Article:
Phoenix rising

As it turns out Steve Nash isn't the only Canadian making it big in the Arizona desert. But while the two-time NBA most valuable player from Victoria, B.C., continues to scorch the Phoenix basketball court, most of his compatriots - and there are plenty - are more than content to find success and security in the south-western U.S. without drawing a bead of sweat.

According to Steve Martel, an Ottawa-based investor and lecturer who specializes in foreclosures in the U.S., Arizona continues to be a red-hot market to invest in based on three main factors: baby boomer statistics, job growth and population growth.

He has, to put it conservatively, crunched some numbers. "There are 78 million U.S. baby boomers, 9.6 million Canadian baby boomers and one billion worldwide (30 per cent of the population)," says Martel.

"When surveyed, 51 per cent of North American baby boomers would like to move to a better climate. Of those 44,675,000, 41 per cent (18,763,500) want to move to the south Atlantic region, and 32 per cent (14,296,000) want to move to the western part of the U.S. (Arizona, Nevada and California). And all told, 58 per cent of the boomers want to move to a onelevel, smaller home (50,808,000)."

Martel's conclusion: "Close to 5,000,000 people are looking to move into a bungalow/condo in Arizona over the next 10 years."

To enhance matters, he points out, Arizona and the entire U.S. is going through a housing shortage, citing Lawrence Yun, chief economist of the National Association of Realtors: "Home builders must add 1.6 million to 1.7 million housing units each year to accommodate typical U.S. population increases and replace demolished homes."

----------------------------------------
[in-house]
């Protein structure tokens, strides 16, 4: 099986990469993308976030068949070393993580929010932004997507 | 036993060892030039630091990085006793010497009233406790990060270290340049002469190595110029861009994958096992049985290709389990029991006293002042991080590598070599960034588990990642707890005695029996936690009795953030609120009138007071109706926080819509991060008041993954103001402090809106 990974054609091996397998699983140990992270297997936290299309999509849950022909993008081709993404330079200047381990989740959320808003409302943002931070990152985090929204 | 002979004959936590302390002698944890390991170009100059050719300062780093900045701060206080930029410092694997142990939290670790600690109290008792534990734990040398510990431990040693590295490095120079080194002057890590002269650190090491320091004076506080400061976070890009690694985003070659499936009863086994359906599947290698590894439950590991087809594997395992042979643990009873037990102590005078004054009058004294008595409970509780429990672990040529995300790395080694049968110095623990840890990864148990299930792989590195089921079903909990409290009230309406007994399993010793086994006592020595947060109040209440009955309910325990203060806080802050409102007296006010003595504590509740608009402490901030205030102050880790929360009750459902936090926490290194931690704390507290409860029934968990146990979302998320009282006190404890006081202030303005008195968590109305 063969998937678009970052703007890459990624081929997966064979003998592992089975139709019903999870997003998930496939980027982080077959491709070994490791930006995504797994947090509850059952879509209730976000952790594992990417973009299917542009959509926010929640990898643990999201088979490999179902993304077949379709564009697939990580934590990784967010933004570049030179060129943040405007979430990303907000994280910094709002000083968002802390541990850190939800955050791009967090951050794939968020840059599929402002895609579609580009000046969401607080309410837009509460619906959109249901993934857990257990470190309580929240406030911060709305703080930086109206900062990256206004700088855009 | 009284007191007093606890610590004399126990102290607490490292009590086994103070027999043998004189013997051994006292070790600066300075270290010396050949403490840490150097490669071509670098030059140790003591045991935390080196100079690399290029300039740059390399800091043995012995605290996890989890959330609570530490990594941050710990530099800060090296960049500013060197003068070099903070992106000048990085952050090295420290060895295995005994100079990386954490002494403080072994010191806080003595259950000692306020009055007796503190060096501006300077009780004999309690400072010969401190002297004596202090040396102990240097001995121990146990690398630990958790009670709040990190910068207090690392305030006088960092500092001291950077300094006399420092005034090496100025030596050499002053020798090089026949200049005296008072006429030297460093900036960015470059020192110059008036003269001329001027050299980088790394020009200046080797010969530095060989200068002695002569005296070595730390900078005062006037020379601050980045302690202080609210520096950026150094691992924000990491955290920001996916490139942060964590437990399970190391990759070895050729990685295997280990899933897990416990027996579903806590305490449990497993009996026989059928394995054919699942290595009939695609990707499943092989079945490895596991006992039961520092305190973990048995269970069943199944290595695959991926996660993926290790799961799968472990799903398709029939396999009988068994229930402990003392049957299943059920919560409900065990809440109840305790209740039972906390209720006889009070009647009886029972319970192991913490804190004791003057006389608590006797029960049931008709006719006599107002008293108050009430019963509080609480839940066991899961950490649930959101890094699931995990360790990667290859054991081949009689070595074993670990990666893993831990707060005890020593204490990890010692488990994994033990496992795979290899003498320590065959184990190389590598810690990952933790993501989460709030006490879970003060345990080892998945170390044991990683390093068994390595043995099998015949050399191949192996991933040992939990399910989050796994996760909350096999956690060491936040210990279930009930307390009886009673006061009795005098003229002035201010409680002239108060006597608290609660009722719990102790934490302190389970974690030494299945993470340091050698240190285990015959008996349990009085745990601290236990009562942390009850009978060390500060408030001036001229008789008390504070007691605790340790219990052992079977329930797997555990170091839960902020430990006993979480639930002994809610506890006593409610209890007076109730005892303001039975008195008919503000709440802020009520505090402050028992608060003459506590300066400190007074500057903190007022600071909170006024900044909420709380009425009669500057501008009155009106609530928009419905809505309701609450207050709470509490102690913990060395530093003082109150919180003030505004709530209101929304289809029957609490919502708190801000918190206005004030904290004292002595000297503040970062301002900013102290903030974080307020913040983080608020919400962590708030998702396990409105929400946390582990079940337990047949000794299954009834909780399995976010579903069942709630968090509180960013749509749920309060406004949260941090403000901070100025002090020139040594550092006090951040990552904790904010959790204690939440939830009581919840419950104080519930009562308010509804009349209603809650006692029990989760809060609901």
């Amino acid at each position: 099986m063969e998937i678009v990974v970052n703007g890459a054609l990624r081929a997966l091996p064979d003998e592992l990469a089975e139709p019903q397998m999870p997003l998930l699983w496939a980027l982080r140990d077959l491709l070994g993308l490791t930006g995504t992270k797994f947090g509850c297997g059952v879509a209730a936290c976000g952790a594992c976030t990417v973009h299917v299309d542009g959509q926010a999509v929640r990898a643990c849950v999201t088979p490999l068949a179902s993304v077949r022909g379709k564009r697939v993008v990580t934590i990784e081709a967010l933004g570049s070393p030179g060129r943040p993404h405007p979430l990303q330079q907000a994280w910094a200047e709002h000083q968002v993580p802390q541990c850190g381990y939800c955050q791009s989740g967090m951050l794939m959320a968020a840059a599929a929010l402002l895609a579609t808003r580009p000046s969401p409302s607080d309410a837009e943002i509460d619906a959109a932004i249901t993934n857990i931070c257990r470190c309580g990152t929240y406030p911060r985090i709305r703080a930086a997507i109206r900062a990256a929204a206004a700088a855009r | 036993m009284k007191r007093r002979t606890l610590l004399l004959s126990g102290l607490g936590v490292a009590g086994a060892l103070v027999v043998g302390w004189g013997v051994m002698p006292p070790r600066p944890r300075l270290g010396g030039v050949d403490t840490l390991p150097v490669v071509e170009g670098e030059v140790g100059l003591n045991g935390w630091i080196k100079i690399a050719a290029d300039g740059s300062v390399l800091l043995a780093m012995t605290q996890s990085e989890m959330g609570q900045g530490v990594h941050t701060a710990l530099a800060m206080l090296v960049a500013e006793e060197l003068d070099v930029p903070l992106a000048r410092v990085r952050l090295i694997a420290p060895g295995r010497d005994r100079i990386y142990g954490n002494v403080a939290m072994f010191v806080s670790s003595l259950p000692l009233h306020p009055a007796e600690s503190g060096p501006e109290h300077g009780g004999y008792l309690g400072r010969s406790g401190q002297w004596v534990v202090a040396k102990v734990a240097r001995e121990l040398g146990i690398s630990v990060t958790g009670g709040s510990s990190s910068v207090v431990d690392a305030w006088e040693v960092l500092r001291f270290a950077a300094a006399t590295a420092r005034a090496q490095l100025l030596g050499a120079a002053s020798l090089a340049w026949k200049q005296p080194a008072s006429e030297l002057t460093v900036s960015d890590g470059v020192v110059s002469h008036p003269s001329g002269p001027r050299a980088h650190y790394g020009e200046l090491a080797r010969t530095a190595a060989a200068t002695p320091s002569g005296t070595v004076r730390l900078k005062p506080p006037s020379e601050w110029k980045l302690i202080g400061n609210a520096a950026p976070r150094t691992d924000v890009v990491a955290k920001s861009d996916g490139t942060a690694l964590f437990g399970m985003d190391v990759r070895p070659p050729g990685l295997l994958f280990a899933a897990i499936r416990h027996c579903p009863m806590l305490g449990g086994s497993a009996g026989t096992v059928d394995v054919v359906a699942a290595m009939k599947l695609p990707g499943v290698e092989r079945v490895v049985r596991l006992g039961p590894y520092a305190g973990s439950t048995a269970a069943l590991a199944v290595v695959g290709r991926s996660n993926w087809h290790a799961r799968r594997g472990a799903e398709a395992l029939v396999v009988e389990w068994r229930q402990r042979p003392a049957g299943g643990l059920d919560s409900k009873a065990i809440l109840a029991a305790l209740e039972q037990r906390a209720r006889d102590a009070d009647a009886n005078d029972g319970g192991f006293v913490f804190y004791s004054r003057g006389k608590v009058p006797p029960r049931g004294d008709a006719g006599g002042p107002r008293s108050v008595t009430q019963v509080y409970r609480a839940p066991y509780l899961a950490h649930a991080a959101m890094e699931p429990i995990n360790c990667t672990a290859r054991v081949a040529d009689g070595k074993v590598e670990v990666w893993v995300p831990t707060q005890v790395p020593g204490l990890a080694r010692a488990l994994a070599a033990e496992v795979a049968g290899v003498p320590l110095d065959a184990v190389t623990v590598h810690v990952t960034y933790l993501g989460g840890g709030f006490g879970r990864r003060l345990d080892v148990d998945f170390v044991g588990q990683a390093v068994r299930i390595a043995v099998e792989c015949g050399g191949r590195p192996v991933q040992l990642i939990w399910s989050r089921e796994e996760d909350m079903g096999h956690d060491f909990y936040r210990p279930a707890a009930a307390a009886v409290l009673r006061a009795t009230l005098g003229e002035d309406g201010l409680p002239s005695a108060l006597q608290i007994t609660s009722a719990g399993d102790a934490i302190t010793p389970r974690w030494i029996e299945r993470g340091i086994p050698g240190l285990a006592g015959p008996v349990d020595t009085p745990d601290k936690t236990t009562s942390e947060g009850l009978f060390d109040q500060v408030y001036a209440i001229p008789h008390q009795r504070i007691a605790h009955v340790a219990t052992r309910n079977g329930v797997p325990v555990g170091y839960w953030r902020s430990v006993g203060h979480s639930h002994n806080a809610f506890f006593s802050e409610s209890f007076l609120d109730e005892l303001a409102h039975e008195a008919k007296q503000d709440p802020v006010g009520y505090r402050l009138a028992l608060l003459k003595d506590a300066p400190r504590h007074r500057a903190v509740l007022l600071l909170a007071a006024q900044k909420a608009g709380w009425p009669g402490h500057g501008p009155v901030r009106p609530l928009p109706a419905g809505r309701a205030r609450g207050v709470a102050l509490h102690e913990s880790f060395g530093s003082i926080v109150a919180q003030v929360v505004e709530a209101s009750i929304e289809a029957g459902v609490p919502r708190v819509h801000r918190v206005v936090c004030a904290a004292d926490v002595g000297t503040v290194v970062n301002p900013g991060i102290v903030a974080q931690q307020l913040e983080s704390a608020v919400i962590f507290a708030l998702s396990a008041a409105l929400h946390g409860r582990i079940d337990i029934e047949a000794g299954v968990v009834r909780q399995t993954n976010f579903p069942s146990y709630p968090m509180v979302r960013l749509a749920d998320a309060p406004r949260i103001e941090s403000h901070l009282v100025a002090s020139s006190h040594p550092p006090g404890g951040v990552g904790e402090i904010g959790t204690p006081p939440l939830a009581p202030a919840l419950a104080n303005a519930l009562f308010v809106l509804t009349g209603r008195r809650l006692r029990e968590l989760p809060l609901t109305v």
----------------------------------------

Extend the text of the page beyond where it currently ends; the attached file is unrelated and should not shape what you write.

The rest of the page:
Below are the numbers Martel has uncovered for housing starts by year since the market took a turn in 2006. "We need to build at least 1.6 million homes a year," he adds. "Just to keep up with population increase."

While no one claims to know if real estate has bottomed out in Phoenix or Arizona as a whole, for Martel it's not significant.

"We know the full recovery will take some time," he says. "Economists predict 2014. But this is irrelevant. What is important is to buy right. You must determine your exit strategy, whether it's quick flip or a long-term rental hold, it's important to leave equity in the deal at today's market value, not subprime market value."

He says he teaches investors to always leave 65 per cent equity after all costs (including rehab) and acquisition costs. "So if we buy a $100,000 home, make sure to be all in for no more than $65,000. This will enable you to rent and cash flow, and take a huge appreciation ride when the markets recover.

It's the perfect storm out there, real estate is 70 per cent off their prime, properties under $100,000 are cash cows during the time we sit and wait for the market to go back up, and cash in on hundreds of thousands of profit per property in 10 to 20 years from now."

For the full article, showing you where to invest, pick up a copy of the November issue, on newsstands Oct. 11.

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